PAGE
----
Erwida Maulia and Bobby Nugroho, Jakarta – Tens of thousands of Muslims gathered in Jakarta on Friday to protest against the United States' controversial plan to move its embassy in Israel from Tel Aviv to Jerusalem, which is set to happen on Monday.
Protesters from Jakarta and surrounding cities condemned Washington's move, calling on Muslims to increase their support for Palestine and boycott products from companies that support Israel. One speaker called for jihad, or holy war, against Israelis.
"We, Muslim youths of Indonesia, are ready to fight the tyranny of Israel, America and their allies," the speaker said. "We... are ready to wage jihad with our treasures, knowledge, soul and our blood."
Local police estimated that more than 30,000 people attended the joint prayer and peaceful rally at the National Monument in central Jakarta. Participants had originally intended to march outside the nearby U.S. embassy, but altered their plan after police prohibited them from approaching the heavily-guarded complex.
The move of the U.S. embassy in Israel from Tel Aviv to Jerusalem coincides with the 70th anniversary of the founding of the country, and follows U.S. President Donald Trump's announcement in December of his unilateral recognition of Jerusalem as the Israeli capital.
Trump's decision defies decades of policy adopted by his predecessors that committed to a two-state solution in Israel and Palestine and refrained from opening an embassy in Jerusalem – due to its contested status between Israelis and Palestinians. Both claim the city – which contains holy sites for Jews, Muslims and Christians – as their ancient capital.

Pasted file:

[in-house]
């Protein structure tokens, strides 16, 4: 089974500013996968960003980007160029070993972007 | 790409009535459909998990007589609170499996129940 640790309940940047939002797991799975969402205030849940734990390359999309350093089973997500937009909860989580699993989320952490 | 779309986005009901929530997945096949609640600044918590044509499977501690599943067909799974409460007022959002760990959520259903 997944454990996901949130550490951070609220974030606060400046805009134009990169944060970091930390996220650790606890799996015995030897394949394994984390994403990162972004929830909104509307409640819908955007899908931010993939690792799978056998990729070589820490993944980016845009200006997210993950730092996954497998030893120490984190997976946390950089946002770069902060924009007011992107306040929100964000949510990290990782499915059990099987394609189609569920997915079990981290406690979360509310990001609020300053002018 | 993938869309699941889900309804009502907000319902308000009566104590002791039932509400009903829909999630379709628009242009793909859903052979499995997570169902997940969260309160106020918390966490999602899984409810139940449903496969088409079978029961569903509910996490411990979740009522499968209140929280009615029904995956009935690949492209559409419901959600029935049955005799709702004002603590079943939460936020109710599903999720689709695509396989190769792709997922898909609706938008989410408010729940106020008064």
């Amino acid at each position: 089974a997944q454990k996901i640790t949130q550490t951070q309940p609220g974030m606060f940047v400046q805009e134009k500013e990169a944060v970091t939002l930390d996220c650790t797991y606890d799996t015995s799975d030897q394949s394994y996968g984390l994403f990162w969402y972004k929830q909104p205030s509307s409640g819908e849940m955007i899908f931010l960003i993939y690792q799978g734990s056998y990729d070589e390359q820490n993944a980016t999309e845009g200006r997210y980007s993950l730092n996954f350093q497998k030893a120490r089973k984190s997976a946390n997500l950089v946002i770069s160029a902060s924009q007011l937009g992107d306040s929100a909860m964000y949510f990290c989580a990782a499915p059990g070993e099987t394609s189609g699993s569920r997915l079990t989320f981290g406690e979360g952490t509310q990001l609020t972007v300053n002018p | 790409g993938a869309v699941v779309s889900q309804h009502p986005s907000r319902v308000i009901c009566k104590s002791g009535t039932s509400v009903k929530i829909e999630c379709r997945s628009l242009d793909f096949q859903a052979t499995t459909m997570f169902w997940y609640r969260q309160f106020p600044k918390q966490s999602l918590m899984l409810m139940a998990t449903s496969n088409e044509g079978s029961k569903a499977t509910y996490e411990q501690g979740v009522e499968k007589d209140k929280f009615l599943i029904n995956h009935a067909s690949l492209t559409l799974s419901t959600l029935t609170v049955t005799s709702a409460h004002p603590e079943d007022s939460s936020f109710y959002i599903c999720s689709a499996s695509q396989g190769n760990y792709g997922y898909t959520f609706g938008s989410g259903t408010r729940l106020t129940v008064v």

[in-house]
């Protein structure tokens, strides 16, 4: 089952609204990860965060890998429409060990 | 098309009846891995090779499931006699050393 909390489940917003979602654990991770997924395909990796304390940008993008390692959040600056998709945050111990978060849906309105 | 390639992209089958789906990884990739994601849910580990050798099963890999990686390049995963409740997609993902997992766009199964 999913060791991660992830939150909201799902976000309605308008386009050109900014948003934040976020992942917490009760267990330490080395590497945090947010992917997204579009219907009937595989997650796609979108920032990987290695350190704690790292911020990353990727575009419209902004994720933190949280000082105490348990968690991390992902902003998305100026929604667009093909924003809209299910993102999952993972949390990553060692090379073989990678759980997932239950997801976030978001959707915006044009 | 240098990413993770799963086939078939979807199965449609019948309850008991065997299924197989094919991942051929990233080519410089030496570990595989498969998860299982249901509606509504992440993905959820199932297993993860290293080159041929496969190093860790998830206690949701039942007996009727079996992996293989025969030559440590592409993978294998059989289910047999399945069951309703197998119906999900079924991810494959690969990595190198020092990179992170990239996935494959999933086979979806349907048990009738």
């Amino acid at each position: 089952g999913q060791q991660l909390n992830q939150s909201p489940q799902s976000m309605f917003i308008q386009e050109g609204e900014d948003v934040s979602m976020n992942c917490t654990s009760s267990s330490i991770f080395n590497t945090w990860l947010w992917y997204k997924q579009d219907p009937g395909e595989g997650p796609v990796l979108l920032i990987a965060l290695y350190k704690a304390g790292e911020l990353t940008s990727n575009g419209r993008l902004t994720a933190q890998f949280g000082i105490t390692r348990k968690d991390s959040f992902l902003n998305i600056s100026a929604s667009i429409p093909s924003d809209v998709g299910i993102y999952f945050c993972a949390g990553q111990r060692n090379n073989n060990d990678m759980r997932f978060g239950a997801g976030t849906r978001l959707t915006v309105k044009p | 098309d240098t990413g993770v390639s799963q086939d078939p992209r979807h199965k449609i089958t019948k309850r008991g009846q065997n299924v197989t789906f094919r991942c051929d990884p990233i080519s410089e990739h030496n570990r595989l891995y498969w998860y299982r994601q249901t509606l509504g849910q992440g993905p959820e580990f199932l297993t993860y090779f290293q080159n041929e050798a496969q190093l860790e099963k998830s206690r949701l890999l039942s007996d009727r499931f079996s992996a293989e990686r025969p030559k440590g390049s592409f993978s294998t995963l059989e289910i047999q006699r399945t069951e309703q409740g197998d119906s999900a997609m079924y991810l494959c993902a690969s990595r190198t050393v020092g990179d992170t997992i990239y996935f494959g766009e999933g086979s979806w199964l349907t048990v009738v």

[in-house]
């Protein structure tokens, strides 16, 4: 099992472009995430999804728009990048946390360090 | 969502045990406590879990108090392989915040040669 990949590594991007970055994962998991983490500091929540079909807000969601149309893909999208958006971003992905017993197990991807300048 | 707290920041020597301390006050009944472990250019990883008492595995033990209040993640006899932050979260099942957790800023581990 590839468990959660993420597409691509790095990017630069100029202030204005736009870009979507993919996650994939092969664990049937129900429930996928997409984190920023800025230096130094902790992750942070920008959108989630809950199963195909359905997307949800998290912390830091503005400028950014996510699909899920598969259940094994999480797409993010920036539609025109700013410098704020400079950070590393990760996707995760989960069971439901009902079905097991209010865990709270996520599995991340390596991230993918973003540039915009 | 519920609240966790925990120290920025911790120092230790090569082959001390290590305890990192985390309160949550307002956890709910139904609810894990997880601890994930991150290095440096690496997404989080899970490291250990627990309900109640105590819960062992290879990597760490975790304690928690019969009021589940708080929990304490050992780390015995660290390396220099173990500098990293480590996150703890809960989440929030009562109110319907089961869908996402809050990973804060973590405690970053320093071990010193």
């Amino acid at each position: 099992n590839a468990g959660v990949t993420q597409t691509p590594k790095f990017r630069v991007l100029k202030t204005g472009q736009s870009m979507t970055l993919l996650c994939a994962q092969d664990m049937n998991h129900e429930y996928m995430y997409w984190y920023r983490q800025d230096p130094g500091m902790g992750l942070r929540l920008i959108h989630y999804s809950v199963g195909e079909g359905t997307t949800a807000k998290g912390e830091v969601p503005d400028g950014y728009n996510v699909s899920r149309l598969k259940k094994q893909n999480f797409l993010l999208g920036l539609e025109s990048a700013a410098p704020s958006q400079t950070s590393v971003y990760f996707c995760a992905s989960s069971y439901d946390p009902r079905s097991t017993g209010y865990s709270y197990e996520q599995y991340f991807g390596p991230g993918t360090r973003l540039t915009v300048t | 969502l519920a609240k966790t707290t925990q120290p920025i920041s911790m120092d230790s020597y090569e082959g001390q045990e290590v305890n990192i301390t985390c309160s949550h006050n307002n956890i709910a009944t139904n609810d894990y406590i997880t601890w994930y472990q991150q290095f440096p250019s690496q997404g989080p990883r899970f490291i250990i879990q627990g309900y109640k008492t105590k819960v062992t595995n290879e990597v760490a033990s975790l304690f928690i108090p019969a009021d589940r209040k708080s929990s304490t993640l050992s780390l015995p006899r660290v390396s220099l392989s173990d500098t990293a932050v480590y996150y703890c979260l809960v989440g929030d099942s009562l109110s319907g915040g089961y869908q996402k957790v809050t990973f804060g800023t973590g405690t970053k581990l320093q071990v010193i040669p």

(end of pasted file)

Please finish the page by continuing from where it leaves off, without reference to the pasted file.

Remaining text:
Trump's decision has triggered international condemnation, including in the Muslim world, as it is seen as harming the already fraught peace process between Israel and Palestine. Washington has proceeded with the embassy move in spite of an overwhelming vote at the United Nations' General Assembly in December against Washington's recognition of Jerusalem as Israel's capital.
Violence has intensified in Gaza, the densely-populated strip of Palestinian territory that is mostly surrounded by Israel, in recent weeks – with a big rally in late March resulting in the death of 18 Palestinians, with dozens more injured by Israeli troops.
Indonesian President Joko Widodo on Friday reiterated Jakarta's support for Palestine, and urged the UN to take further measures to prevent tensions from further escalating.
Widodo has repeatedly mentioned on previous occasions that Indonesia, home to the world's largest Muslim population, will continue to campaign for the independence of Palestine under the two-state solution. The Israeli-Palestinian conflict has long been one of the most contentious issues in the Middle East and in the wider Muslim world.
"Indonesia rejects [the U.S.] decision because it may disrupt the peace process in Israel and Palestine. We call on other countries against following in the [footsteps of the] U.S.," Widodo said during a meeting on Friday between Muslim clerics from Indonesia, Pakistan and Afghanistan in the Bogor Palace, a presidential estate outside Jakarta.
"Palestine remains a priority in Indonesia's current international diplomacy. The people of Indonesia will fight together with the people of Palestine, which is in every diplomacy breath that we take," he added.
The president has asked other members of the Organization of Islamic Cooperation, as well as other parties including China, to support Palestine.